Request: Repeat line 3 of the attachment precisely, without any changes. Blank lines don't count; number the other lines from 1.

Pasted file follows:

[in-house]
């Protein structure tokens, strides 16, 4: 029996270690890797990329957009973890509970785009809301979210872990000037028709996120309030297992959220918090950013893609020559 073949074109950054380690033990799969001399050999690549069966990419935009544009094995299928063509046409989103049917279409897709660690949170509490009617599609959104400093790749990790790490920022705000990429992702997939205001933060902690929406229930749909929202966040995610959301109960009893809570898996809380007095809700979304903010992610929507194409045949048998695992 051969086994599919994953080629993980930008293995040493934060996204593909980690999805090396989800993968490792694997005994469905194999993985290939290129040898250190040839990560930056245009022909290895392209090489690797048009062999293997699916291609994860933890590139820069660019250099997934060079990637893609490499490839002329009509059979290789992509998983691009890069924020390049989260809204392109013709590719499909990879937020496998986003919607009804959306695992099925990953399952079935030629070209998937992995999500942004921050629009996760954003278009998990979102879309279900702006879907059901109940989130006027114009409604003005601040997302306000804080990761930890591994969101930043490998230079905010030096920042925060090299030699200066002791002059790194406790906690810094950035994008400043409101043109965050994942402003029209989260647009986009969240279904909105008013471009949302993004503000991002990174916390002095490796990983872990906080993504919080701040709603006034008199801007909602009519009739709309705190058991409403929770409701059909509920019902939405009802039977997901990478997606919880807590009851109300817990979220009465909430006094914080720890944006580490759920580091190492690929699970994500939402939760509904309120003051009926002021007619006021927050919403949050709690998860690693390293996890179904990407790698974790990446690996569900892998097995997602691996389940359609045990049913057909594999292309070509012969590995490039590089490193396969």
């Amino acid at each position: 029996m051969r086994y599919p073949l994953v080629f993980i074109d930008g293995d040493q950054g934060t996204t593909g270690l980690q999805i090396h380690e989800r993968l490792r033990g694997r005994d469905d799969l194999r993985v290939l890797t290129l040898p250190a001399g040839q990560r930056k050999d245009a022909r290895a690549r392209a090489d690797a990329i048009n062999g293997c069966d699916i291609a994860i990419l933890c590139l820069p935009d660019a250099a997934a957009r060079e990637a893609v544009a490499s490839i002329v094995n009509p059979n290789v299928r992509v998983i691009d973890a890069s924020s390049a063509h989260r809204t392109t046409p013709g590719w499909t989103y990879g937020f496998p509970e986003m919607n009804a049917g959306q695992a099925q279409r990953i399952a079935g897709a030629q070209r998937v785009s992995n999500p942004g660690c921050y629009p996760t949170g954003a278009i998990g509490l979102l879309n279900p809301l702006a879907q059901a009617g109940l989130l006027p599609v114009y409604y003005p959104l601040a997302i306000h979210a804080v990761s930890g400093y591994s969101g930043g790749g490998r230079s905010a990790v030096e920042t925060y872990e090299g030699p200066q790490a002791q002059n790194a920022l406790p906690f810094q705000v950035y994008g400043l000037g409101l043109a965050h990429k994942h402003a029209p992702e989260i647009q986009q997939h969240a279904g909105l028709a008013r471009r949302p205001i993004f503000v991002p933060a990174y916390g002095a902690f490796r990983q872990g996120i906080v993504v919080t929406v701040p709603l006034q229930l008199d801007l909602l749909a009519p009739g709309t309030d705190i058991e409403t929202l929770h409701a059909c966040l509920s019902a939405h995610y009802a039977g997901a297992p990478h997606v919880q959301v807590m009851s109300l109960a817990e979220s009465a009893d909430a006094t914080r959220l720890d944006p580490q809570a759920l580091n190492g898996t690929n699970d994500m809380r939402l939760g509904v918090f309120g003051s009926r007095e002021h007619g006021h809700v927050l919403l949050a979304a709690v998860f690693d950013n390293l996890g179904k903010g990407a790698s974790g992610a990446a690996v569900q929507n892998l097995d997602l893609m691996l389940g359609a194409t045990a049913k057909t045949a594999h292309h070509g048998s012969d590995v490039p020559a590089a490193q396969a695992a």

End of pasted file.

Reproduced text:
């Amino acid at each position: 029996m051969r086994y599919p073949l994953v080629f993980i074109d930008g293995d040493q950054g934060t996204t593909g270690l980690q999805i090396h380690e989800r993968l490792r033990g694997r005994d469905d799969l194999r993985v290939l890797t290129l040898p250190a001399g040839q990560r930056k050999d245009a022909r290895a690549r392209a090489d690797a990329i048009n062999g293997c069966d699916i291609a994860i990419l933890c590139l820069p935009d660019a250099a997934a957009r060079e990637a893609v544009a490499s490839i002329v094995n009509p059979n290789v299928r992509v998983i691009d973890a890069s924020s390049a063509h989260r809204t392109t046409p013709g590719w499909t989103y990879g937020f496998p509970e986003m919607n009804a049917g959306q695992a099925q279409r990953i399952a079935g897709a030629q070209r998937v785009s992995n999500p942004g660690c921050y629009p996760t949170g954003a278009i998990g509490l979102l879309n279900p809301l702006a879907q059901a009617g109940l989130l006027p599609v114009y409604y003005p959104l601040a997302i306000h979210a804080v990761s930890g400093y591994s969101g930043g790749g490998r230079s905010a990790v030096e920042t925060y872990e090299g030699p200066q790490a002791q002059n790194a920022l406790p906690f810094q705000v950035y994008g400043l000037g409101l043109a965050h990429k994942h402003a029209p992702e989260i647009q986009q997939h969240a279904g909105l028709a008013r471009r949302p205001i993004f503000v991002p933060a990174y916390g002095a902690f490796r990983q872990g996120i906080v993504v919080t929406v701040p709603l006034q229930l008199d801007l909602l749909a009519p009739g709309t309030d705190i058991e409403t929202l929770h409701a059909c966040l509920s019902a939405h995610y009802a039977g997901a297992p990478h997606v919880q959301v807590m009851s109300l109960a817990e979220s009465a009893d909430a006094t914080r959220l720890d944006p580490q809570a759920l580091n190492g898996t690929n699970d994500m809380r939402l939760g509904v918090f309120g003051s009926r007095e002021h007619g006021h809700v927050l919403l949050a979304a709690v998860f690693d950013n390293l996890g179904k903010g990407a790698s974790g992610a990446a690996v569900q929507n892998l097995d997602l893609m691996l389940g359609a194409t045990a049913k057909t045949a594999h292309h070509g048998s012969d590995v490039p020559a590089a490193q396969a695992a």